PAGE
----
Star Stock Video Footage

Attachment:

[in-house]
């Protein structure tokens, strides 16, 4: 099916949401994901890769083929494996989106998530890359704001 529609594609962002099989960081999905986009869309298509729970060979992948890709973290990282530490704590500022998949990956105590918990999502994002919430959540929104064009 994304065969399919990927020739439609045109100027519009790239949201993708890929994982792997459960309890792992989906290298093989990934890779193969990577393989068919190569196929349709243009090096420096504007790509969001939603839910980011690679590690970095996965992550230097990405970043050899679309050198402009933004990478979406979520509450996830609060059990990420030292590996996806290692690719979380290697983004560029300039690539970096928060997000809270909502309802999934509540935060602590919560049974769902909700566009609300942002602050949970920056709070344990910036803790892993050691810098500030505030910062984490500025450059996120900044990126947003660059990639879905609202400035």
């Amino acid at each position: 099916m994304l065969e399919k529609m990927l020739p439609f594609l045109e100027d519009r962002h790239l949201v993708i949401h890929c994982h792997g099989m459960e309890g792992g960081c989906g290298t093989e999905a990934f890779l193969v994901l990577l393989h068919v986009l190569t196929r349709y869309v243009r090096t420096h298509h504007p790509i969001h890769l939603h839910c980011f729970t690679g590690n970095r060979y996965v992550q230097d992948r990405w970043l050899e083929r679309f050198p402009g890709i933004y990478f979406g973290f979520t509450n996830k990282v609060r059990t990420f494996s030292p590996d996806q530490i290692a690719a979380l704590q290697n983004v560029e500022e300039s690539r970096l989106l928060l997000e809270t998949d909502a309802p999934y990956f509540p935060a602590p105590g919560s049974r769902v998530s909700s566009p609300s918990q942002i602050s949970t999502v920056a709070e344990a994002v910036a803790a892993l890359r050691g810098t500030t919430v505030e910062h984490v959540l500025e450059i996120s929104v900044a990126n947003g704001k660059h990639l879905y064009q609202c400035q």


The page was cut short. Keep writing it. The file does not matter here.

Both the apparent and absolute magnitude scales are logarithmic units: one whole number difference in magnitude is equal to a brightness variation of about 2.5 times (the 5th root of 100 or approximately 2.512). This means that a first magnitude star (+1.00) is about 2.5 times brighter than a second magnitude (+2.00) star, and about 100 times brighter than a sixth magnitude star (+6.00). The faintest stars visible to the naked eye under good seeing conditions are about magnitude +6. On both apparent and absolute magnitude scales, the smaller the magnitude number, the brighter the star the larger the magnitude number, the fainter the star. The brightest stars, on either scale, have negative magnitude numbers. The variation in brightness (ΔL) between two stars is calculated by subtracting the magnitude number of the brighter star (mb) from the magnitude number of the fainter star (mf), then using the difference as an exponent for the base number 2.512 that is to say:

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